New Consolidants for the Conservation of Archeological Wood

  • Zarah Walsh-KorbEmail author
  • Emma-Rose Janeček
  • Mark Jones
  • Luc Averous
  • Oren A. Scherman
Part of the Cultural Heritage Science book series (CUHESC)


The preservation of cultural heritage is of great importance worldwide and, as such, has been the focus of an increasing number of research projects in recent years. In spite of considerable efforts around the world, significant problems have arisen with the conservation of many shipwrecks. The most common issues facing conservators are structural instability upon drying and biological degradation stemming from the aquatic flora and fauna active around the excavation site. However, many important artefacts – such as the sixteenth century warship Mary Rose – also suffer from metal ion saturation from degraded bolts and fittings. In most cases Fe3+ is the greatest problem, which catalyses the production of sulfuric and oxalic acid in the waterlogged timbers, adding chemical degradation to the potential conservation issues. Moreover, the Fe3+ also feeds biological degradation by providing bacteria with an iron source for sustained growth. As such, multi-functional consolidants are greatly needed to tackle not only the many-pronged conservation issues already visible, but also to prevent others from evolving over time. This paper discusses the recent successes in the development of such materials from sustainable, bio-based sources and some potential areas for the future development of these tools.


Waterlogged archaeological wood Mary rose Poly(ethylene glycol) Bio-based polymers Supramolecular materials Conservation 



The research leading to these results has received funding from the People Programme (Marie Curie Actions) of the European Union’s 7th Framework Programme (FP7/2007-2013) under REA grant agreement n. PCOFUND-GA-2013-609102, through the PRESTIGE programme coordinated by Campus France, awarded to ZWK (PRESTIGE-2016-2-0008). ZWK acknowledges the help of Drs J.T. Hodgkinson, M. Welch, J. Sedlmair, A. Koutsioubas, and Profs. D.R. Spring, C.J. Hirschmugl, C. Toprakcioglu, A. Dent and J.R. Nitschke in the characterisation and development of these materials. ZWK and OAS acknowledge financial support from the Mary Rose Trust, the Engineering and Physical Sciences Research Council (EPSRC) UK and the European Research Council (ERC) (Starting Investigator Award No. 240619, ASPiRe). OAS also acknowledges the Walters-Kundert Charitable Trust for a Next Generation Fellowship. ERJ thanks the EPSRC for a doctoral training grant.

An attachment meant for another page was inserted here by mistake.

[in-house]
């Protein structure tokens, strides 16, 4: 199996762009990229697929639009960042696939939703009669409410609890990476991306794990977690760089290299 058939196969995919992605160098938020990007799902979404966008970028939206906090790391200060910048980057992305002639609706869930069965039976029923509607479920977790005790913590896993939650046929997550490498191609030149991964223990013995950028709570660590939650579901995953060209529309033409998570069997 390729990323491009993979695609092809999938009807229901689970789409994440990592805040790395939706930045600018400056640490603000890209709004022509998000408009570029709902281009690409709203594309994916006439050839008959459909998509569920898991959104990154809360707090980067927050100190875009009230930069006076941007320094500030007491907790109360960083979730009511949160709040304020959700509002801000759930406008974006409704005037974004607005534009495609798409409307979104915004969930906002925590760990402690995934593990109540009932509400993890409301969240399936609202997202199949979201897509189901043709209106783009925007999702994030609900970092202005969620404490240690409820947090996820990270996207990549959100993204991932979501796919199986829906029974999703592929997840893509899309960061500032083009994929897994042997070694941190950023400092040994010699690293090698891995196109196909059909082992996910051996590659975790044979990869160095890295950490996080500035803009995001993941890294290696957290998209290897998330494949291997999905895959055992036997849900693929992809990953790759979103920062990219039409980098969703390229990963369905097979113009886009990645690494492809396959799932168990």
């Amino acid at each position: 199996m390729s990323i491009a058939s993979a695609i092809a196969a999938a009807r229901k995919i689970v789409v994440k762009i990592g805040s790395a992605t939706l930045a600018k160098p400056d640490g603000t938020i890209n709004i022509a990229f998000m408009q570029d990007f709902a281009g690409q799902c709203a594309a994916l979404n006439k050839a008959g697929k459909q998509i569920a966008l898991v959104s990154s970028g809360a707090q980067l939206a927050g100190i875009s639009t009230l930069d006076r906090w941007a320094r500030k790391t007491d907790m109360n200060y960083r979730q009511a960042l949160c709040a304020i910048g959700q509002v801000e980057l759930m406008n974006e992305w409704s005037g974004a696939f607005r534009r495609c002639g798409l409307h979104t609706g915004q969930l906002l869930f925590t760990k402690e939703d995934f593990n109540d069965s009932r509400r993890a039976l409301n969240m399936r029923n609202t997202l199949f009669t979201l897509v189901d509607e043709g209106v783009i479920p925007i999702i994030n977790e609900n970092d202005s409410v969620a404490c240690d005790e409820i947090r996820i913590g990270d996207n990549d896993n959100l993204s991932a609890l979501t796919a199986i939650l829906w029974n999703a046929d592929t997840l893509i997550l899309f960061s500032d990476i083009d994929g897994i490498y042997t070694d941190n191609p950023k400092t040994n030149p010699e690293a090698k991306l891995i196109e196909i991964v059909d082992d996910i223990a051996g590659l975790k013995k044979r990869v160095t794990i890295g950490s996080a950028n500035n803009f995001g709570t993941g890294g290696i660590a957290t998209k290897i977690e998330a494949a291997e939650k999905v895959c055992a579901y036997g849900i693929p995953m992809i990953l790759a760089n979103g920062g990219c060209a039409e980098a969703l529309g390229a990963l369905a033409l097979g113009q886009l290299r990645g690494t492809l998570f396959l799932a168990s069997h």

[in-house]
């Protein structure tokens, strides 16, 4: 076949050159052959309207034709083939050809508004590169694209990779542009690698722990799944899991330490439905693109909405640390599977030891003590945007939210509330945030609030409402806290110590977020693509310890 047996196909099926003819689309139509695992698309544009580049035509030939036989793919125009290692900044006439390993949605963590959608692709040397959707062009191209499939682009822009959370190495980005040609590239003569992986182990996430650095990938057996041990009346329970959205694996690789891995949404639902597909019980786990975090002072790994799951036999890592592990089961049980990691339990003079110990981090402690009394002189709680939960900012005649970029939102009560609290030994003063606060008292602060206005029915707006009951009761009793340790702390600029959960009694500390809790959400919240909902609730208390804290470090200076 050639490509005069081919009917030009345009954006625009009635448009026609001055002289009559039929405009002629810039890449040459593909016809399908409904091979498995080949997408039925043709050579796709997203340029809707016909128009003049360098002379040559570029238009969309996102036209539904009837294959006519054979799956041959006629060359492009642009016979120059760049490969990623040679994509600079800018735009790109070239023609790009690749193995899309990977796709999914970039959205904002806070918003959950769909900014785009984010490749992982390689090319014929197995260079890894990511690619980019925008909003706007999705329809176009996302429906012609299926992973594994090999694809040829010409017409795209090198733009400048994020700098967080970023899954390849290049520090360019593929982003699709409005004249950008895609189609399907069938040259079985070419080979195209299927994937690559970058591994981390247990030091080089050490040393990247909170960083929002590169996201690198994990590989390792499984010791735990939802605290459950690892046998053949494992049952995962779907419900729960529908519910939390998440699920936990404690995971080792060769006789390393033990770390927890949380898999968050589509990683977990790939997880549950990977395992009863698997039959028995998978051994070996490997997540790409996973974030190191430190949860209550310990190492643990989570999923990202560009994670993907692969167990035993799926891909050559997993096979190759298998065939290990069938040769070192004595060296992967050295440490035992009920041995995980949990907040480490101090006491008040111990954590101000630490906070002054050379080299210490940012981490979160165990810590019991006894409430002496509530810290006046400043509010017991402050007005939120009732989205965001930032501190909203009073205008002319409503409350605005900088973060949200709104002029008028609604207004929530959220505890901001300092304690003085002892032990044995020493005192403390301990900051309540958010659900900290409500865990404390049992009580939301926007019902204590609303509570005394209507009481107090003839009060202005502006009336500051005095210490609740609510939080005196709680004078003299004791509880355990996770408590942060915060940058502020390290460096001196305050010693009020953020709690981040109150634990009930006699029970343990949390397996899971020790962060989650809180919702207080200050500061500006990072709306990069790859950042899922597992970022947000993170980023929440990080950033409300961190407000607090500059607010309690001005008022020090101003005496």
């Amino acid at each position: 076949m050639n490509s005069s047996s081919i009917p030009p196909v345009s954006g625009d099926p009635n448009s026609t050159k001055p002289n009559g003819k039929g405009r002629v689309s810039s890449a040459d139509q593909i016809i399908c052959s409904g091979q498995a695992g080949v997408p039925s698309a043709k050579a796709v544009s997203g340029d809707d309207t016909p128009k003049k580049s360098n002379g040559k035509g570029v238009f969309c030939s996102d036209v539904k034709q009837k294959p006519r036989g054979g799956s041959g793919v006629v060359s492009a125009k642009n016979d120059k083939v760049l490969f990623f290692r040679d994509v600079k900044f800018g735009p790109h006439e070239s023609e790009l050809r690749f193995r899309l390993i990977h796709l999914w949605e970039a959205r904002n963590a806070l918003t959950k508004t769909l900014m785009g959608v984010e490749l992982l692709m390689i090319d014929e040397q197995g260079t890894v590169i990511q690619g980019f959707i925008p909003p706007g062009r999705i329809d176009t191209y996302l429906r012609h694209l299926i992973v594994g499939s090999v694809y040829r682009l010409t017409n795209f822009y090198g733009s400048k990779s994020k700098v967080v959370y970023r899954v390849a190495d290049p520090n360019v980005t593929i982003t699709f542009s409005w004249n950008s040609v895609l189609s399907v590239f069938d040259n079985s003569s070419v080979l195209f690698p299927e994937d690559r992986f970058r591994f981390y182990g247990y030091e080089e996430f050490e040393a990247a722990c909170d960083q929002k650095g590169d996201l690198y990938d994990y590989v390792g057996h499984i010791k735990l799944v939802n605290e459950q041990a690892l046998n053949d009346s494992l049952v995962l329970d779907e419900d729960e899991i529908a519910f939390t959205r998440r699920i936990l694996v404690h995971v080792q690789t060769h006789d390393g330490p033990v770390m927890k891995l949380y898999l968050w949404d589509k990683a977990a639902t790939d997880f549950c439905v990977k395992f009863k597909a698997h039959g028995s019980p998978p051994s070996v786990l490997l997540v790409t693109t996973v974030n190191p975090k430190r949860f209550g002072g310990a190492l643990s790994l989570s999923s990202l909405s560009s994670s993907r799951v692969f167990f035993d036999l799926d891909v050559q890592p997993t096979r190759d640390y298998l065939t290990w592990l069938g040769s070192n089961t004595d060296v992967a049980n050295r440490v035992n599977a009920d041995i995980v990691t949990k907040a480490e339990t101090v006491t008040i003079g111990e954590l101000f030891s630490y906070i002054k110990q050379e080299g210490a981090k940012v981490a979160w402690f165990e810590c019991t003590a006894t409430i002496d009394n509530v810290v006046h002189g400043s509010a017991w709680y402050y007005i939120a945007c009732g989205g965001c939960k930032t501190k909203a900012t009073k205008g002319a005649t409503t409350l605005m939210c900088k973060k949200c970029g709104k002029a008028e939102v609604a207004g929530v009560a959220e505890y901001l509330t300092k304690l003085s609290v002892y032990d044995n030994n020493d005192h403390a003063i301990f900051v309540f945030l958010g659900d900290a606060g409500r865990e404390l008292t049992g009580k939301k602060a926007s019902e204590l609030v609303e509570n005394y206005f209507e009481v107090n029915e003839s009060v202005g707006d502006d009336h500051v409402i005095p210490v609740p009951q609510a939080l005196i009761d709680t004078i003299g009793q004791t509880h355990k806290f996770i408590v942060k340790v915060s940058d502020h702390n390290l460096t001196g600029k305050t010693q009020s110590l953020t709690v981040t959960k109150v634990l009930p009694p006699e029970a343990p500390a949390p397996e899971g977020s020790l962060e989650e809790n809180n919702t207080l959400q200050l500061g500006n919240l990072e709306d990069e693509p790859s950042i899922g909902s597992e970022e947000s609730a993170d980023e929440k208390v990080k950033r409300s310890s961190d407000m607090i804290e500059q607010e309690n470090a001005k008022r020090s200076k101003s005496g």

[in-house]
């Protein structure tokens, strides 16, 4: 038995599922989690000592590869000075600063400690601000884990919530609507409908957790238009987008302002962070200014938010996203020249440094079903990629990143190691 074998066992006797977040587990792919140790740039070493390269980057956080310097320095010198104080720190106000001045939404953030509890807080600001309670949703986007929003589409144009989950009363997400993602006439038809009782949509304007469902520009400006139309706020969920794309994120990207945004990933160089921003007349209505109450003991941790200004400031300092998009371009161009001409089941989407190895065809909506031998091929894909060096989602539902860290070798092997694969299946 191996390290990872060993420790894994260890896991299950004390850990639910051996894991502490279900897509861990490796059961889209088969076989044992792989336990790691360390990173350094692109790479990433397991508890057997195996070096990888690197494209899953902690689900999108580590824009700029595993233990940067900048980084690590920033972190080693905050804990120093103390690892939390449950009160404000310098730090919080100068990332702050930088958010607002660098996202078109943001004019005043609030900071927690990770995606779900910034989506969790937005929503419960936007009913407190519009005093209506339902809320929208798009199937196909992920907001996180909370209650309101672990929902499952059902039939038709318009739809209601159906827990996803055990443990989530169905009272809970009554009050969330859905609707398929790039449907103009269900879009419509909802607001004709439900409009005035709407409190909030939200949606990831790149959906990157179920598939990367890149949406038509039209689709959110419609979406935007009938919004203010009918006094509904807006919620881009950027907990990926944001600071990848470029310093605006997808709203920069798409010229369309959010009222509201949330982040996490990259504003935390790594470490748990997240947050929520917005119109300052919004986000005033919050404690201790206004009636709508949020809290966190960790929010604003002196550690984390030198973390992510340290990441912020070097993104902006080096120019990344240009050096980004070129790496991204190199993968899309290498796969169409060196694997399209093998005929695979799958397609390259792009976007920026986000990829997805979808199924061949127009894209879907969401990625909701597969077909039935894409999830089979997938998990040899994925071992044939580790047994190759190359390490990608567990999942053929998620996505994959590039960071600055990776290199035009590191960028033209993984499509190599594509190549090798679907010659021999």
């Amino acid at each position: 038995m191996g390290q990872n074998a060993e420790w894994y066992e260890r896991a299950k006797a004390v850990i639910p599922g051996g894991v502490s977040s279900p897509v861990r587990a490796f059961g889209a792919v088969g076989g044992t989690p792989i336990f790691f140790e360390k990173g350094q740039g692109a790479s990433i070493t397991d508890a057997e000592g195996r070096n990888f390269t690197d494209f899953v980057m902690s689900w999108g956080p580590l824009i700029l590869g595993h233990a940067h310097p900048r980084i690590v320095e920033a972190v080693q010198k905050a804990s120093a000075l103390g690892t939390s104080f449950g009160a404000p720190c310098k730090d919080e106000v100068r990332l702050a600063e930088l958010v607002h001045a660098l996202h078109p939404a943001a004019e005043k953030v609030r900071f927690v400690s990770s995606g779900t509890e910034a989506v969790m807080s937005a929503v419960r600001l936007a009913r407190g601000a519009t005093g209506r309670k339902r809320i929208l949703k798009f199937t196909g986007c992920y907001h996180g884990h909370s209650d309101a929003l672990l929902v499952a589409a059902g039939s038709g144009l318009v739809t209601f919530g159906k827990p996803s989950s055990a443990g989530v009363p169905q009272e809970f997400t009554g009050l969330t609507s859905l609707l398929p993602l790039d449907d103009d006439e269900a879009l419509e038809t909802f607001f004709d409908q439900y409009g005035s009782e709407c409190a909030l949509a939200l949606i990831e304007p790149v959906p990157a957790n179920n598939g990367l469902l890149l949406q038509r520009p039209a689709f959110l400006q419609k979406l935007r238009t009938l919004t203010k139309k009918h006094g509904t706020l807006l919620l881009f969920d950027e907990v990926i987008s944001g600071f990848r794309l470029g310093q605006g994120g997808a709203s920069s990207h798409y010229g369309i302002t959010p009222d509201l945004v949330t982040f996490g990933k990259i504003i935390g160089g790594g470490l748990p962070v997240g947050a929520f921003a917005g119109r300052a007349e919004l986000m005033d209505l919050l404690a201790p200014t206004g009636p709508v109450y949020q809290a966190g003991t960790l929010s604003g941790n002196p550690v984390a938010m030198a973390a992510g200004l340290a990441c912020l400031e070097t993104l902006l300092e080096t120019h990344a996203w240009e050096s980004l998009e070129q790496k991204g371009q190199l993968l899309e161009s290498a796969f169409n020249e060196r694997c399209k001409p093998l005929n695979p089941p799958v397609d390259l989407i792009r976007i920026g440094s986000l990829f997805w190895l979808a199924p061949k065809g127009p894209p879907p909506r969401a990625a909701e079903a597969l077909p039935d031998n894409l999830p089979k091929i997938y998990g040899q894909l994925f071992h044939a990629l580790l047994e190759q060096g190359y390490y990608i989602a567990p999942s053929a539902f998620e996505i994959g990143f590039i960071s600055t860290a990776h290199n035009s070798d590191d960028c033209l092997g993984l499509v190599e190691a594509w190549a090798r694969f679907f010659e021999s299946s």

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Copyright information

© Springer Nature Switzerland AG 2019

Authors and Affiliations

  • Zarah Walsh-Korb
    • 1
    • 2
    Email author
  • Emma-Rose Janeček
    • 2
    • 3
  • Mark Jones
    • 4
  • Luc Averous
    • 1
  • Oren A. Scherman
    • 2
  1. 1.BioTeam, ECPM/ICPEES, UMR CNRS 7515Université de StrasbourgStrasbourgFrance
  2. 2.Melville Laboratory for Polymer Synthesis, Department of ChemistryUniversity of CambridgeCambridgeUK
  3. 3.Institute of Materials, Ecole Polytechnique Federale de LausanneLausanneSwitzerland
  4. 4.The Mary Rose TrustPortsmouthUK

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